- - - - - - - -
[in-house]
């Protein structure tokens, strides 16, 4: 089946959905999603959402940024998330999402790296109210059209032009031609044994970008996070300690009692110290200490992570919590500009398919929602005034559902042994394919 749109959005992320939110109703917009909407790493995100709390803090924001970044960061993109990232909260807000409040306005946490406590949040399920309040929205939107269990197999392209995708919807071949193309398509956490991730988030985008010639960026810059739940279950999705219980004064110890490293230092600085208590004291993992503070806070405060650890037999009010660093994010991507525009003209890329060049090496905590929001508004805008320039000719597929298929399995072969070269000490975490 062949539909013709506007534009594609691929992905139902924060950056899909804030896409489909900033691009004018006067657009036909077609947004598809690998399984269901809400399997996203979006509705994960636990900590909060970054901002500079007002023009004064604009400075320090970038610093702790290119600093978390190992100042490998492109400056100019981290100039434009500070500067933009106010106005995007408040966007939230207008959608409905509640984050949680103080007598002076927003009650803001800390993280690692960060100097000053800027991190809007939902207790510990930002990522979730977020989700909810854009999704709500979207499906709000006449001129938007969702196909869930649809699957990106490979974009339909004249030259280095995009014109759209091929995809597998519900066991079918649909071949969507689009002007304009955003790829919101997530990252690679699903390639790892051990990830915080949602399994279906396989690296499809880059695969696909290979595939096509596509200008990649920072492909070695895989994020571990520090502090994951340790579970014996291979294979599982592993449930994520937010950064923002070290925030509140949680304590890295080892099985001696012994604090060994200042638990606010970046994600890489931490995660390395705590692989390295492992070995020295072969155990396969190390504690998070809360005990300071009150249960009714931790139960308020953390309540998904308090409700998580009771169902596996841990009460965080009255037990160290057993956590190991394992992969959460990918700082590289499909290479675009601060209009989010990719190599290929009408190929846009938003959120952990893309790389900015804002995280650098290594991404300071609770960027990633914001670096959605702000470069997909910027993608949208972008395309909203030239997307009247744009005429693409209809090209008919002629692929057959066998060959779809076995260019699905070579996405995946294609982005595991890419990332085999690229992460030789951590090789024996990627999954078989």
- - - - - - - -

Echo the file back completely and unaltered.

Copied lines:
[in-house]
């Protein structure tokens, strides 16, 4: 089946959905999603959402940024998330999402790296109210059209032009031609044994970008996070300690009692110290200490992570919590500009398919929602005034559902042994394919 749109959005992320939110109703917009909407790493995100709390803090924001970044960061993109990232909260807000409040306005946490406590949040399920309040929205939107269990197999392209995708919807071949193309398509956490991730988030985008010639960026810059739940279950999705219980004064110890490293230092600085208590004291993992503070806070405060650890037999009010660093994010991507525009003209890329060049090496905590929001508004805008320039000719597929298929399995072969070269000490975490 062949539909013709506007534009594609691929992905139902924060950056899909804030896409489909900033691009004018006067657009036909077609947004598809690998399984269901809400399997996203979006509705994960636990900590909060970054901002500079007002023009004064604009400075320090970038610093702790290119600093978390190992100042490998492109400056100019981290100039434009500070500067933009106010106005995007408040966007939230207008959608409905509640984050949680103080007598002076927003009650803001800390993280690692960060100097000053800027991190809007939902207790510990930002990522979730977020989700909810854009999704709500979207499906709000006449001129938007969702196909869930649809699957990106490979974009339909004249030259280095995009014109759209091929995809597998519900066991079918649909071949969507689009002007304009955003790829919101997530990252690679699903390639790892051990990830915080949602399994279906396989690296499809880059695969696909290979595939096509596509200008990649920072492909070695895989994020571990520090502090994951340790579970014996291979294979599982592993449930994520937010950064923002070290925030509140949680304590890295080892099985001696012994604090060994200042638990606010970046994600890489931490995660390395705590692989390295492992070995020295072969155990396969190390504690998070809360005990300071009150249960009714931790139960308020953390309540998904308090409700998580009771169902596996841990009460965080009255037990160290057993956590190991394992992969959460990918700082590289499909290479675009601060209009989010990719190599290929009408190929846009938003959120952990893309790389900015804002995280650098290594991404300071609770960027990633914001670096959605702000470069997909910027993608949208972008395309909203030239997307009247744009005429693409209809090209008919002629692929057959066998060959779809076995260019699905070579996405995946294609982005595991890419990332085999690229992460030789951590090789024996990627999954078989």